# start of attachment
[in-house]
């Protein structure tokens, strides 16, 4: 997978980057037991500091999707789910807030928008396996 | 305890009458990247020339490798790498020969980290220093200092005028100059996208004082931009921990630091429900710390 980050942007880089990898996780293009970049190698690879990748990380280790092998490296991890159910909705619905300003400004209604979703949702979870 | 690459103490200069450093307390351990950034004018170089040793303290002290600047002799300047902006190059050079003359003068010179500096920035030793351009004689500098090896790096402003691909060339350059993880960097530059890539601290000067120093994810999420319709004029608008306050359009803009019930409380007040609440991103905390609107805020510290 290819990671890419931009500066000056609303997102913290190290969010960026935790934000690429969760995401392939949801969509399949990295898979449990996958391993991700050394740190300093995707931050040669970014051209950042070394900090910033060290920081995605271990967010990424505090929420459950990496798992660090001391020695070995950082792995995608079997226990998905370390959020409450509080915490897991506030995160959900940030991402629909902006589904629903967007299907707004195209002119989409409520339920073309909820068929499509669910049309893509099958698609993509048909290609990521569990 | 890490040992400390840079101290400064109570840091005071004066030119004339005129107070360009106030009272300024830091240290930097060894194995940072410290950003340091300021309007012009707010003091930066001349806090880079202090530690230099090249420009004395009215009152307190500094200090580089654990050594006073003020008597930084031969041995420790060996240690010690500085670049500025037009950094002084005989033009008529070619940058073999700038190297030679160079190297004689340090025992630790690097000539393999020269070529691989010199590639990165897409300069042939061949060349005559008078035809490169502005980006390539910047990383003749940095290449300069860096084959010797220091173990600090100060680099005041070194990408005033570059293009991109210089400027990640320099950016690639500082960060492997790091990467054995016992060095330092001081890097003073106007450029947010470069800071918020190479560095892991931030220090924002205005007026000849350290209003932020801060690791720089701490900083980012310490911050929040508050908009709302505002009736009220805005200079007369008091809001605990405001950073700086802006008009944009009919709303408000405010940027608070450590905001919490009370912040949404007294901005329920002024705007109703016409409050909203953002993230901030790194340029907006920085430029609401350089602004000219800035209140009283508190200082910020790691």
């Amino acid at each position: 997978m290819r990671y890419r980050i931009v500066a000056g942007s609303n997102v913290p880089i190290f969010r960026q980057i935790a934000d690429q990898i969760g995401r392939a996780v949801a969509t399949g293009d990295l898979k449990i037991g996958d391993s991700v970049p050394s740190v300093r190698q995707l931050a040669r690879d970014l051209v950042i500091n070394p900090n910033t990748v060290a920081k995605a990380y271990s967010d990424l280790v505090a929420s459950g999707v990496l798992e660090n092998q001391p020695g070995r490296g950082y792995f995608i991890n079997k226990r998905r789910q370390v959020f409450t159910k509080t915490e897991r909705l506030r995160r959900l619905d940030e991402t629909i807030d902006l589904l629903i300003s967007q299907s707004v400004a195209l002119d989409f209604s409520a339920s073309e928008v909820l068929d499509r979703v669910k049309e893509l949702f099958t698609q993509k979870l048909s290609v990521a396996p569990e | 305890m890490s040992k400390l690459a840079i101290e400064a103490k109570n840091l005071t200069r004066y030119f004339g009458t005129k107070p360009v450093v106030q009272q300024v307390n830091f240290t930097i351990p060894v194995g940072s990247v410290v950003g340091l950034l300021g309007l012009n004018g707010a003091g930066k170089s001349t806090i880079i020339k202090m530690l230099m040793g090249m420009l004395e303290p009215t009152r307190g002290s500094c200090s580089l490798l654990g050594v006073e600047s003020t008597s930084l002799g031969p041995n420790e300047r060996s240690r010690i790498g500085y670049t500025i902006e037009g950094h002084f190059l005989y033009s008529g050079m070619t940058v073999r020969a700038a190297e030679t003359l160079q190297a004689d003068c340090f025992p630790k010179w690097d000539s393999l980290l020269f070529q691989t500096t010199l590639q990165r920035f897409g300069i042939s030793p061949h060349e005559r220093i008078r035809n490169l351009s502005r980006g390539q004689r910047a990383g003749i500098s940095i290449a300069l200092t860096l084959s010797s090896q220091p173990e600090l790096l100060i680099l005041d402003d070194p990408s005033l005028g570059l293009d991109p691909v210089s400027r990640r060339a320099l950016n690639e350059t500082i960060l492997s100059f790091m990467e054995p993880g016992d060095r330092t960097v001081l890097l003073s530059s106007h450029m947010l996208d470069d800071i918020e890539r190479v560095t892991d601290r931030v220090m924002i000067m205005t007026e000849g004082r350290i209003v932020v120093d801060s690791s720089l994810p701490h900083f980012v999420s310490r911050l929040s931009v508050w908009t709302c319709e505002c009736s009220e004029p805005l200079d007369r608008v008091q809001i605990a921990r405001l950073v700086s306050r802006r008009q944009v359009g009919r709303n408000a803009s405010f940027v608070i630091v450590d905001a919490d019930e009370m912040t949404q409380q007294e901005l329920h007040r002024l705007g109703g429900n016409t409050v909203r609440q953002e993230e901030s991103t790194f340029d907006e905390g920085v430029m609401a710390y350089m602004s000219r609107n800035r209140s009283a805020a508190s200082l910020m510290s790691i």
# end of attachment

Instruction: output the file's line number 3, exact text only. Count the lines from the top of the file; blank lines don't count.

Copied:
């Amino acid at each position: 997978m290819r990671y890419r980050i931009v500066a000056g942007s609303n997102v913290p880089i190290f969010r960026q980057i935790a934000d690429q990898i969760g995401r392939a996780v949801a969509t399949g293009d990295l898979k449990i037991g996958d391993s991700v970049p050394s740190v300093r190698q995707l931050a040669r690879d970014l051209v950042i500091n070394p900090n910033t990748v060290a920081k995605a990380y271990s967010d990424l280790v505090a929420s459950g999707v990496l798992e660090n092998q001391p020695g070995r490296g950082y792995f995608i991890n079997k226990r998905r789910q370390v959020f409450t159910k509080t915490e897991r909705l506030r995160r959900l619905d940030e991402t629909i807030d902006l589904l629903i300003s967007q299907s707004v400004a195209l002119d989409f209604s409520a339920s073309e928008v909820l068929d499509r979703v669910k049309e893509l949702f099958t698609q993509k979870l048909s290609v990521a396996p569990e | 305890m890490s040992k400390l690459a840079i101290e400064a103490k109570n840091l005071t200069r004066y030119f004339g009458t005129k107070p360009v450093v106030q009272q300024v307390n830091f240290t930097i351990p060894v194995g940072s990247v410290v950003g340091l950034l300021g309007l012009n004018g707010a003091g930066k170089s001349t806090i880079i020339k202090m530690l230099m040793g090249m420009l004395e303290p009215t009152r307190g002290s500094c200090s580089l490798l654990g050594v006073e600047s003020t008597s930084l002799g031969p041995n420790e300047r060996s240690r010690i790498g500085y670049t500025i902006e037009g950094h002084f190059l005989y033009s008529g050079m070619t940058v073999r020969a700038a190297e030679t003359l160079q190297a004689d003068c340090f025992p630790k010179w690097d000539s393999l980290l020269f070529q691989t500096t010199l590639q990165r920035f897409g300069i042939s030793p061949h060349e005559r220093i008078r035809n490169l351009s502005r980006g390539q004689r910047a990383g003749i500098s940095i290449a300069l200092t860096l084959s010797s090896q220091p173990e600090l790096l100060i680099l005041d402003d070194p990408s005033l005028g570059l293009d991109p691909v210089s400027r990640r060339a320099l950016n690639e350059t500082i960060l492997s100059f790091m990467e054995p993880g016992d060095r330092t960097v001081l890097l003073s530059s106007h450029m947010l996208d470069d800071i918020e890539r190479v560095t892991d601290r931030v220090m924002i000067m205005t007026e000849g004082r350290i209003v932020v120093d801060s690791s720089l994810p701490h900083f980012v999420s310490r911050l929040s931009v508050w908009t709302c319709e505002c009736s009220e004029p805005l200079d007369r608008v008091q809001i605990a921990r405001l950073v700086s306050r802006r008009q944009v359009g009919r709303n408000a803009s405010f940027v608070i630091v450590d905001a919490d019930e009370m912040t949404q409380q007294e901005l329920h007040r002024l705007g109703g429900n016409t409050v909203r609440q953002e993230e901030s991103t790194f340029d907006e905390g920085v430029m609401a710390y350089m602004s000219r609107n800035r209140s009283a805020a508190s200082l910020m510290s790691i």